ZANU PF is a party that is seeking to reinvent itself. Witness the copious notes they are producing by way of analysis and revisionist history of both the liberation struggle and post-Independence politics in the state-controlled media.
What is of particular importance is that since they suffered a heavy political defeat by way of the March 2008 harmonised election, they are beginning to believe their own lie that they are once again in political ascendancy. The truth of the matter is that they are a rather unpopular party that relied primarily on the unprecedented use of partisan state security agents to retain a semblance of power. That they are not nearly as legitimate as a democratically elected party should be therefore beyond doubt. What they have been attempting to bank on is an assumed monopoly of being the only revolutionary party in our country’s history, a claim which is contemptuous of the struggle for liberation.
In their attempts at reinvention, they are faced with a myriad of problems which include the issue of succession within their party, international pariah status and a still unpredictable Sadc mediator in the processes that concern the inclusive government.
Zanu PF seems to have developed a five-pronged strategy in its attempt at political survival. The first is to literally attempt to hold out as far as is possible in the inclusive government in order to prevent any national election being held before they can measure their popularity. Of course they claim that they are not afraid of elections as any political party would, but that is not necessarily a demonstration of honesty on their part. They remain in a politically precarious position to the extent that they know it is well nigh impossible for them to win any national electoral contest outright. Their patent fear is that they will never be able to muster a complete majority in any election in the short-term to avoid having to contend with another Global Political Agreement.
The second strategy that they have is to test the holding capacity of the two MDCs in the inclusive government. This strategy is aimed at using the state media and state security agents to accentuate any potential divisions in the two MDCs, ostensibly to weaken them internally and in the eyes of the electorate. This would explain why Zanu PF’s narrative is almost of unbridled joy when they hear of an incident at Harvest House or in MDC-M. This also includes their goading of the newly launched Zapu not necessarily to outmanoeuvre it, but to keep it in the political domain in order to divide the Matebeleland vote for the MDCs. It will also milk any mistakes by the MDCs either in the inclusive government or in the eyes of their political constituencies for what they are worth in order to position itself as an experienced party.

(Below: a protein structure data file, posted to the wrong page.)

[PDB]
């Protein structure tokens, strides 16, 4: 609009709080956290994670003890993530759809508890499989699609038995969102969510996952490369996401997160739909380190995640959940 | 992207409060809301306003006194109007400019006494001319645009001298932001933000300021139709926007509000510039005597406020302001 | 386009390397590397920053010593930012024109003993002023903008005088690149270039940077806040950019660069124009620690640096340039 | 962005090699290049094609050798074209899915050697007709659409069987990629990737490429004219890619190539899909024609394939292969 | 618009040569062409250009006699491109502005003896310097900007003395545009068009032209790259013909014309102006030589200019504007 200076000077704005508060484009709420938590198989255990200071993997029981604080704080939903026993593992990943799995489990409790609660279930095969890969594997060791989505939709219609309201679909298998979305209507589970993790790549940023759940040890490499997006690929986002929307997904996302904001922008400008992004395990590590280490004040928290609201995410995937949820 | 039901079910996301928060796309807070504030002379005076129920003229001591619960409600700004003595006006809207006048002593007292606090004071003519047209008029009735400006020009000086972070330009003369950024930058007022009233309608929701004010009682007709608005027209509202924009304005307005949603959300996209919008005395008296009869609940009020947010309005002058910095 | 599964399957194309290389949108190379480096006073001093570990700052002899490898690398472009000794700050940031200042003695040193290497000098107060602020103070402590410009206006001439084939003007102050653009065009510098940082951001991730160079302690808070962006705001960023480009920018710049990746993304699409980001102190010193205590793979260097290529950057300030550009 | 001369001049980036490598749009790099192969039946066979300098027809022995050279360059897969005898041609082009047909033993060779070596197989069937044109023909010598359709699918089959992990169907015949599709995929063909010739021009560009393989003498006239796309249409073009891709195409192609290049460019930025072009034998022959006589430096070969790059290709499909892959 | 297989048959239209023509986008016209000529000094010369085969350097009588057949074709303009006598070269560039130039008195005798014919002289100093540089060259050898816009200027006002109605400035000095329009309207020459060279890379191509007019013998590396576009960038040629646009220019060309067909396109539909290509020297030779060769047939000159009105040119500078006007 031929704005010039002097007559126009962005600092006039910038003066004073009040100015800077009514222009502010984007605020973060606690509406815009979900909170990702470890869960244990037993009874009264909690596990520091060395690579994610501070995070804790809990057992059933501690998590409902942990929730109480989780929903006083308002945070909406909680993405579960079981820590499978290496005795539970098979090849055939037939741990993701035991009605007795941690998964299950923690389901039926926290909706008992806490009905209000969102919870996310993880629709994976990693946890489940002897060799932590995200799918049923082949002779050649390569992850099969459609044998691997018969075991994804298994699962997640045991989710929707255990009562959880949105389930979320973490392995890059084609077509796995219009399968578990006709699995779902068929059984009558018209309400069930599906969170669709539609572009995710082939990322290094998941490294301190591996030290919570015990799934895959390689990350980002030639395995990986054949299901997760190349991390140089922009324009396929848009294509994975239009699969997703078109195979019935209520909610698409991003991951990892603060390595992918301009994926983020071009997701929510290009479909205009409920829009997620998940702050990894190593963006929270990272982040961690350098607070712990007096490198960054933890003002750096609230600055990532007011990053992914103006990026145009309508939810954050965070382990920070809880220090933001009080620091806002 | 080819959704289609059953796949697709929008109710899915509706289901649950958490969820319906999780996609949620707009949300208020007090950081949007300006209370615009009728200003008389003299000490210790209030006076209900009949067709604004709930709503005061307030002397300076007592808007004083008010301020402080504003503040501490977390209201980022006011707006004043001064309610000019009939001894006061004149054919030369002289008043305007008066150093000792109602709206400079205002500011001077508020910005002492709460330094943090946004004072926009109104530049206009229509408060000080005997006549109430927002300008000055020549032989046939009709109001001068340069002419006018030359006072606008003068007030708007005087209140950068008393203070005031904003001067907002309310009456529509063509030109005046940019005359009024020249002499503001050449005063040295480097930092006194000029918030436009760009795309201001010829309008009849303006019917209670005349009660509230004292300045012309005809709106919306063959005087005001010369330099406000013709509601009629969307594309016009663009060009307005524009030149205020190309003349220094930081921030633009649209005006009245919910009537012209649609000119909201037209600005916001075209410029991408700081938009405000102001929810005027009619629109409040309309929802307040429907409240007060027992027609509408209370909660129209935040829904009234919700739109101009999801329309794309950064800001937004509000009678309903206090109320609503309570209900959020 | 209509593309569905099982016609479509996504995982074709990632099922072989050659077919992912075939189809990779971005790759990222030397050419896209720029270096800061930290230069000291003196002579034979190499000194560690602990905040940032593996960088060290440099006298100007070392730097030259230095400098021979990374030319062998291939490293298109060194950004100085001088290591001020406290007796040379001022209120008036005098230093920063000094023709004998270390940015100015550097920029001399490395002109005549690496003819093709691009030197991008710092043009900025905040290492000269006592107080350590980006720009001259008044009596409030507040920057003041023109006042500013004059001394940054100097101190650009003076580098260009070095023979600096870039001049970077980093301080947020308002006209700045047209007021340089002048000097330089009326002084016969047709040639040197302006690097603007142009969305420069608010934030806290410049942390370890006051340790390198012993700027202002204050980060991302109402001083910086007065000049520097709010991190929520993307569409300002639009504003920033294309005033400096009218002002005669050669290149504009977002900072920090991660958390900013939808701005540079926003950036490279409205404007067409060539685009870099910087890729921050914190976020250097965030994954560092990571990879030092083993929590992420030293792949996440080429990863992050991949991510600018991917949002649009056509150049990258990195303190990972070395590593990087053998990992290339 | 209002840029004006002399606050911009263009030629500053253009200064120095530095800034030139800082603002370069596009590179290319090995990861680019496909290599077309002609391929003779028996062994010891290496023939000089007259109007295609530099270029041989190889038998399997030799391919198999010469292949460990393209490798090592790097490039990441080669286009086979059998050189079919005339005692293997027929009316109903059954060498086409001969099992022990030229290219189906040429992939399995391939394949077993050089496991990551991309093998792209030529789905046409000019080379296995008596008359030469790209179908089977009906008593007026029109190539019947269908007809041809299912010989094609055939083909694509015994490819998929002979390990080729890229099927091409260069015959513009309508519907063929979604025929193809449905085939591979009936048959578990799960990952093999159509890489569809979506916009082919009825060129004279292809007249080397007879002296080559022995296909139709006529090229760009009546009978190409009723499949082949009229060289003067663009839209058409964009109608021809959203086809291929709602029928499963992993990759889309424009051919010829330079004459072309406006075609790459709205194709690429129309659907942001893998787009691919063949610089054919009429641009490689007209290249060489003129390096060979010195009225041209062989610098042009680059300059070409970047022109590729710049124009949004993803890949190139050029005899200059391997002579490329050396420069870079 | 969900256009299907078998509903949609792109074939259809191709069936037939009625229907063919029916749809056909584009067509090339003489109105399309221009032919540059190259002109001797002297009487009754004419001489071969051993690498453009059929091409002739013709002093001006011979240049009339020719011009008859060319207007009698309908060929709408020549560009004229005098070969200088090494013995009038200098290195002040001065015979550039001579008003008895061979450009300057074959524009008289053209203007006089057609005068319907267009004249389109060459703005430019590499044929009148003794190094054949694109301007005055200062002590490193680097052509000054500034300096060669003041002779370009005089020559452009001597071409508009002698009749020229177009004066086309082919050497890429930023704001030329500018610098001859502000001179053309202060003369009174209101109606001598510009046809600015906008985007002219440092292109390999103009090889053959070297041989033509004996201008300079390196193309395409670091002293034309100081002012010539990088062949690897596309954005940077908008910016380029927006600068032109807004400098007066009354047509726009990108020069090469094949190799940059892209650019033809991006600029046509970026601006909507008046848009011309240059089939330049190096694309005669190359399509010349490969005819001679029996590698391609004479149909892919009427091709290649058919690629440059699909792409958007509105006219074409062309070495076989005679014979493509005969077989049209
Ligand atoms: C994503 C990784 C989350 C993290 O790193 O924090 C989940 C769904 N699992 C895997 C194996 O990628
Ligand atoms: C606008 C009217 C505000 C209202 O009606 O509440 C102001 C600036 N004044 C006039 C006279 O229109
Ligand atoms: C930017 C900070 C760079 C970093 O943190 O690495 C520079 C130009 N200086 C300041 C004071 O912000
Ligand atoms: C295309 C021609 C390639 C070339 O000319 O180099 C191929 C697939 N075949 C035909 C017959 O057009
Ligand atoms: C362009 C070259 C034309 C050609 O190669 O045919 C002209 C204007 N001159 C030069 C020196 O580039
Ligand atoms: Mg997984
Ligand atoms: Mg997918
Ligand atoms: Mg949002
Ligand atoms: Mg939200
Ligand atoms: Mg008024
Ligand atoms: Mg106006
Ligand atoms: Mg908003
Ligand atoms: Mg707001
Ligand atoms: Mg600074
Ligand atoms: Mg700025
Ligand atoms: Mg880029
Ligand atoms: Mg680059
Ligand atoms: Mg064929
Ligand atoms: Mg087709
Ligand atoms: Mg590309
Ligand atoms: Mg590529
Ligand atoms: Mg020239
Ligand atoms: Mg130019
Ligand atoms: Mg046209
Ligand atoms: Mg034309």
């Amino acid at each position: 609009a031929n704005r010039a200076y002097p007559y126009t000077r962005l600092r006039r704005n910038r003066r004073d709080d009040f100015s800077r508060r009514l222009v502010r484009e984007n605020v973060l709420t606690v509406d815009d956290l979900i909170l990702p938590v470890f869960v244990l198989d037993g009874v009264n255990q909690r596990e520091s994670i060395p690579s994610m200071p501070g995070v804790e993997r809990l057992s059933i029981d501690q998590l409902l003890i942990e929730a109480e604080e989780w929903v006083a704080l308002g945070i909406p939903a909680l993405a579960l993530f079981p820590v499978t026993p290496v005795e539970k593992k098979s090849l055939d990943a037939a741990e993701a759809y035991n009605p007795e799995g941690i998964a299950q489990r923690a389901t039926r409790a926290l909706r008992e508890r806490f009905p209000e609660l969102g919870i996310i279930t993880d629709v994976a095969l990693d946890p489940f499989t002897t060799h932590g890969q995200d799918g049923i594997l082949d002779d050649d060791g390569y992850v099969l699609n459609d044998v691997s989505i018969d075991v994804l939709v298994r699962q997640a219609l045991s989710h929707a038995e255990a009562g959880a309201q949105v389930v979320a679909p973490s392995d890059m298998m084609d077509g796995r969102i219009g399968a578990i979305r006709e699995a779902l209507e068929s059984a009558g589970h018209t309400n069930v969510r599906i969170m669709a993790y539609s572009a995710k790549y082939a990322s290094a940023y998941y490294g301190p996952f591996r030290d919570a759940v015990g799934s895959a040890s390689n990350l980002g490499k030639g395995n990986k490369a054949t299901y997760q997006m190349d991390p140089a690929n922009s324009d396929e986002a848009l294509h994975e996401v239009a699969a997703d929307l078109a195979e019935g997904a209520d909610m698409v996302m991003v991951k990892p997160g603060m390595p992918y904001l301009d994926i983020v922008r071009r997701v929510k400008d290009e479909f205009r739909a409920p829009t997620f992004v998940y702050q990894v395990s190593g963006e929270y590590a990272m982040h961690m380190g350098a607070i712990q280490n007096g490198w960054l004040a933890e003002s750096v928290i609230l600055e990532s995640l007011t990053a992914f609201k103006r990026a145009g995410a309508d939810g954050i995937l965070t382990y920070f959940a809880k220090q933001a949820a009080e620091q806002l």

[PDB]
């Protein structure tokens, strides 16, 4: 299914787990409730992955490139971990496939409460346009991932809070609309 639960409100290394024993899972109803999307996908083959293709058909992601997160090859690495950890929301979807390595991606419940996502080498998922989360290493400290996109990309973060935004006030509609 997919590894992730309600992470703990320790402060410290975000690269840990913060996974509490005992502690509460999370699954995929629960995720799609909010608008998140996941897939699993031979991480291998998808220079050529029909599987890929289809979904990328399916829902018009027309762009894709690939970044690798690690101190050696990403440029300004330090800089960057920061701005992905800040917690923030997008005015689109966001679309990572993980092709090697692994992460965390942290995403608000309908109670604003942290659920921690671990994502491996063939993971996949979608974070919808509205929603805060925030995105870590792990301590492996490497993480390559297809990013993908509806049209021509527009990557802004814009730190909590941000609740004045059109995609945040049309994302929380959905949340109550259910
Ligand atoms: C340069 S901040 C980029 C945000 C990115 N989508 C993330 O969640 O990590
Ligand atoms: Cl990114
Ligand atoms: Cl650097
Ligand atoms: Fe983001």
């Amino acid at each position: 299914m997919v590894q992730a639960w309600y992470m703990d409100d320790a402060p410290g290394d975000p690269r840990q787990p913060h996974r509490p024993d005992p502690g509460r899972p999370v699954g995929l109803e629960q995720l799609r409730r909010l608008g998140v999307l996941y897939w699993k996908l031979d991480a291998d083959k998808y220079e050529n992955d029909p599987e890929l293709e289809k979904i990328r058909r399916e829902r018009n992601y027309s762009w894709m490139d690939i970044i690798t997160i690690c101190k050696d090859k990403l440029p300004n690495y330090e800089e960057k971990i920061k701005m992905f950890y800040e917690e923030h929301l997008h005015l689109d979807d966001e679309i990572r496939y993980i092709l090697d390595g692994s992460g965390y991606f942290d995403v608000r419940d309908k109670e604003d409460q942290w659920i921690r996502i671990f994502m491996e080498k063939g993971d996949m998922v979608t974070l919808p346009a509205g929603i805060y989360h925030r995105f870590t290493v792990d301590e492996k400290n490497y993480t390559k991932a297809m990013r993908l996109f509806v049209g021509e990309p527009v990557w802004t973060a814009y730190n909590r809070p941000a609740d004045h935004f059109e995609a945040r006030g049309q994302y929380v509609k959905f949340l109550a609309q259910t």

The third strategy aimed at retaining political survival by Zanu PF is the reforming and expansion of its patronage networks. Access to the state and to state resources will be key in this process. This includes the indigenisation processes which remain controversial in their implementation. It also includes continually ratcheting up the land question and attempting local government reform with traditional chiefs being given greater access and control over either agricultural inputs or the land itself. They have also been recruiting employment-starved young Zimbabweans into either the Zimbabwe Republic Police or other such state security agencies.
The fourth strategy they are employing is that of attempting to cast the MDCs as puppets of the West. Indeed this strategy has been consistently utilised in the vain belief that at some point it will gain popularity and diminish the support base of the MDC. They have taken this campaign to Sadc and the AU in a manner that is as dishonest as it is opportunistic. In the process they have tended to conveniently ignore the fact they in the past years that they were in complete power they were literally functioning in compliance with the dictates of Western powers. This is true of their adoption of economic structural adjustment programmes, their willing buyer willing seller land policy until desperate times in 2000 and also their continued membership of the Commonwealth which they left in a haste and not necessarily because they had no intention of not staying.
The fifth and final strategy is to continue with the narrative of threatening political violence on those that voluntarily voted for the MDC in 2008. This has been done through a divided Zimbabwe National Liberation War Veterans Association as well as through the discredited Constitutional Parliamentary Committee outreach programme. Rumours abound as to the role of the military and intelligence arms of state security in attempting to measure the effectiveness of their political campaign.
It is in these five strategies that Zanu PF is functioning on a wing and a prayer. Whether their political opponents in the MDCs realise this may be a matter for debate elsewhere. Suffice it to say, that for all their posturing, Zanu PF and its leaders are not, and at this rate, may never be in a comfortable position after March 2008. And not even with Sadc.
Zhangazha can be contacted on firstname.lastname@example.org
By Takura Zhangazha